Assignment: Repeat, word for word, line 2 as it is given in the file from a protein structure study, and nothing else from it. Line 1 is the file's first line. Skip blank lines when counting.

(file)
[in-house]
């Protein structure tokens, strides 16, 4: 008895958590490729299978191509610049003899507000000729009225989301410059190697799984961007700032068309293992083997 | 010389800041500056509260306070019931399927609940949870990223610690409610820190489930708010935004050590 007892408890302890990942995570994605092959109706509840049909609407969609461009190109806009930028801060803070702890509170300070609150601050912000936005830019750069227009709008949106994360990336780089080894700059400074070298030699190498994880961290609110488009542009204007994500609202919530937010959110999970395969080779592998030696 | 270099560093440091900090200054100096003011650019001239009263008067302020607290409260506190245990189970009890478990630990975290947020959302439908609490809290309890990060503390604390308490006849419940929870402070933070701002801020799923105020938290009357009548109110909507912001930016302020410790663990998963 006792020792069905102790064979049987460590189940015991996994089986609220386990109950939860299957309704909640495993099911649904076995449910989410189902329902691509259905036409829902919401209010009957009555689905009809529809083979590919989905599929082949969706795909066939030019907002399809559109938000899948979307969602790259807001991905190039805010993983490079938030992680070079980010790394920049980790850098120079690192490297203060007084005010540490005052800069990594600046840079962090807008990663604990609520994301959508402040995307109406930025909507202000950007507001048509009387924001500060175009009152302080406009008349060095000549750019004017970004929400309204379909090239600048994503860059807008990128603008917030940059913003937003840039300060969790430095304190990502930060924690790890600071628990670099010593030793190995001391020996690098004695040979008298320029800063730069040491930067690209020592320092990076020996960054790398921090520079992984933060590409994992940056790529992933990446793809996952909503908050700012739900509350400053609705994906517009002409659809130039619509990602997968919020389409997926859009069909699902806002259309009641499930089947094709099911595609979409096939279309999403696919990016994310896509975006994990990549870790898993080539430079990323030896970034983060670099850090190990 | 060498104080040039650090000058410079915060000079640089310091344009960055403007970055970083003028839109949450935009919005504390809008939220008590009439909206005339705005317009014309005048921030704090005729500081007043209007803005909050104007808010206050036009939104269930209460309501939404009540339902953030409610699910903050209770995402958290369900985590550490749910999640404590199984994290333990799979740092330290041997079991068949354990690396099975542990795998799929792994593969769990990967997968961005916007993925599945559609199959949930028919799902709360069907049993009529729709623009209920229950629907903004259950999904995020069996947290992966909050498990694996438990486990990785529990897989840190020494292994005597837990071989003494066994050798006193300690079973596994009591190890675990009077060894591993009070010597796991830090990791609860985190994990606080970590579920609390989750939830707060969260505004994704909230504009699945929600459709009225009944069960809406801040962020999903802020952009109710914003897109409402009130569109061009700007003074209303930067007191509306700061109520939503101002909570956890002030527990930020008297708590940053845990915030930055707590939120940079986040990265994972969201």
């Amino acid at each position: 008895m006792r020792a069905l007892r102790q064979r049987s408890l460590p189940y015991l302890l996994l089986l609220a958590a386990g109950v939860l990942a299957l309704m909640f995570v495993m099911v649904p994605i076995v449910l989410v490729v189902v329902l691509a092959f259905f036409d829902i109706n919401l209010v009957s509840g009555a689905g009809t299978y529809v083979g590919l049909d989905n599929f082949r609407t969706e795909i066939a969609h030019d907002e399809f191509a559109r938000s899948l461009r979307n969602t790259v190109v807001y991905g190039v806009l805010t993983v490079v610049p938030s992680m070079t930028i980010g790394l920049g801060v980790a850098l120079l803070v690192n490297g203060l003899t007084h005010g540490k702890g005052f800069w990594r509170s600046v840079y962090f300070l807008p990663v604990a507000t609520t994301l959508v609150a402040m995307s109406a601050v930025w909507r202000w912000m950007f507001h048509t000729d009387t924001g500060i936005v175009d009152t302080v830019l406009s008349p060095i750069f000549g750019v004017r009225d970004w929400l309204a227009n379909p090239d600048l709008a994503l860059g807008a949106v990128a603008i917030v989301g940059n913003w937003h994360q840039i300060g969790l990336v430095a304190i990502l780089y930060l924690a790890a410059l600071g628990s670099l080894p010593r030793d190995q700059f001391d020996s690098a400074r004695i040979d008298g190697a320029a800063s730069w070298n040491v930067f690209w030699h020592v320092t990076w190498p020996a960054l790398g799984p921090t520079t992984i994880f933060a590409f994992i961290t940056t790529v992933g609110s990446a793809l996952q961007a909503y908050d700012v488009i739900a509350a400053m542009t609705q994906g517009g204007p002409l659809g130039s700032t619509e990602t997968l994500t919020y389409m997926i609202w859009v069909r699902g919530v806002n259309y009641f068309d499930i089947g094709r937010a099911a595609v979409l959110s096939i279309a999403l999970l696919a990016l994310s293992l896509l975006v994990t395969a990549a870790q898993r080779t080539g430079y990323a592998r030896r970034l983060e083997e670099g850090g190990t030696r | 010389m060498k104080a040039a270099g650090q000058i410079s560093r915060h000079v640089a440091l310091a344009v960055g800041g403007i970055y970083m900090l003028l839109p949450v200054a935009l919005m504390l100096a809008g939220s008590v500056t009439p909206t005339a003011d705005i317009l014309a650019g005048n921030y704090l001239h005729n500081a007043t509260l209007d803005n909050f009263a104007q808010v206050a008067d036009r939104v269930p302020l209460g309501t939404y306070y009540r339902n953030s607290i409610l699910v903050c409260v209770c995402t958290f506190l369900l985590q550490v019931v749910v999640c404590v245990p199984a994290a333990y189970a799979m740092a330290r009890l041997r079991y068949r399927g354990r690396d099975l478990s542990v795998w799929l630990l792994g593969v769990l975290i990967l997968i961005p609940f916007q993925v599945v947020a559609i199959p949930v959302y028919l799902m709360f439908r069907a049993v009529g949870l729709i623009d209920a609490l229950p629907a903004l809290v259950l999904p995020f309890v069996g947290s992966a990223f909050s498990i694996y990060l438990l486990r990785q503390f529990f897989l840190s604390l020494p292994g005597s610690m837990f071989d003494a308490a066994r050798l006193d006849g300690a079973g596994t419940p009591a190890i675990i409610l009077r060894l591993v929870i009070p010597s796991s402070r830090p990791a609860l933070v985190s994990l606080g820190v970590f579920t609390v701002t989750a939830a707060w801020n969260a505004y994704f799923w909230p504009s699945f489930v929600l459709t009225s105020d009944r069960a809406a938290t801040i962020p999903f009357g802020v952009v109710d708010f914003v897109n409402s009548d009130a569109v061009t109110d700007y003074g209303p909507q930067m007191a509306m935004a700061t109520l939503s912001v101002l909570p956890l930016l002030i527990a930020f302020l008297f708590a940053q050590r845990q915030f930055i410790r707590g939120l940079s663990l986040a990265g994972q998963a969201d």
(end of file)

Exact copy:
């Protein structure tokens, strides 16, 4: 008895958590490729299978191509610049003899507000000729009225989301410059190697799984961007700032068309293992083997 | 010389800041500056509260306070019931399927609940949870990223610690409610820190489930708010935004050590 007892408890302890990942995570994605092959109706509840049909609407969609461009190109806009930028801060803070702890509170300070609150601050912000936005830019750069227009709008949106994360990336780089080894700059400074070298030699190498994880961290609110488009542009204007994500609202919530937010959110999970395969080779592998030696 | 270099560093440091900090200054100096003011650019001239009263008067302020607290409260506190245990189970009890478990630990975290947020959302439908609490809290309890990060503390604390308490006849419940929870402070933070701002801020799923105020938290009357009548109110909507912001930016302020410790663990998963 006792020792069905102790064979049987460590189940015991996994089986609220386990109950939860299957309704909640495993099911649904076995449910989410189902329902691509259905036409829902919401209010009957009555689905009809529809083979590919989905599929082949969706795909066939030019907002399809559109938000899948979307969602790259807001991905190039805010993983490079938030992680070079980010790394920049980790850098120079690192490297203060007084005010540490005052800069990594600046840079962090807008990663604990609520994301959508402040995307109406930025909507202000950007507001048509009387924001500060175009009152302080406009008349060095000549750019004017970004929400309204379909090239600048994503860059807008990128603008917030940059913003937003840039300060969790430095304190990502930060924690790890600071628990670099010593030793190995001391020996690098004695040979008298320029800063730069040491930067690209020592320092990076020996960054790398921090520079992984933060590409994992940056790529992933990446793809996952909503908050700012739900509350400053609705994906517009002409659809130039619509990602997968919020389409997926859009069909699902806002259309009641499930089947094709099911595609979409096939279309999403696919990016994310896509975006994990990549870790898993080539430079990323030896970034983060670099850090190990 | 060498104080040039650090000058410079915060000079640089310091344009960055403007970055970083003028839109949450935009919005504390809008939220008590009439909206005339705005317009014309005048921030704090005729500081007043209007803005909050104007808010206050036009939104269930209460309501939404009540339902953030409610699910903050209770995402958290369900985590550490749910999640404590199984994290333990799979740092330290041997079991068949354990690396099975542990795998799929792994593969769990990967997968961005916007993925599945559609199959949930028919799902709360069907049993009529729709623009209920229950629907903004259950999904995020069996947290992966909050498990694996438990486990990785529990897989840190020494292994005597837990071989003494066994050798006193300690079973596994009591190890675990009077060894591993009070010597796991830090990791609860985190994990606080970590579920609390989750939830707060969260505004994704909230504009699945929600459709009225009944069960809406801040962020999903802020952009109710914003897109409402009130569109061009700007003074209303930067007191509306700061109520939503101002909570956890002030527990930020008297708590940053845990915030930055707590939120940079986040990265994972969201």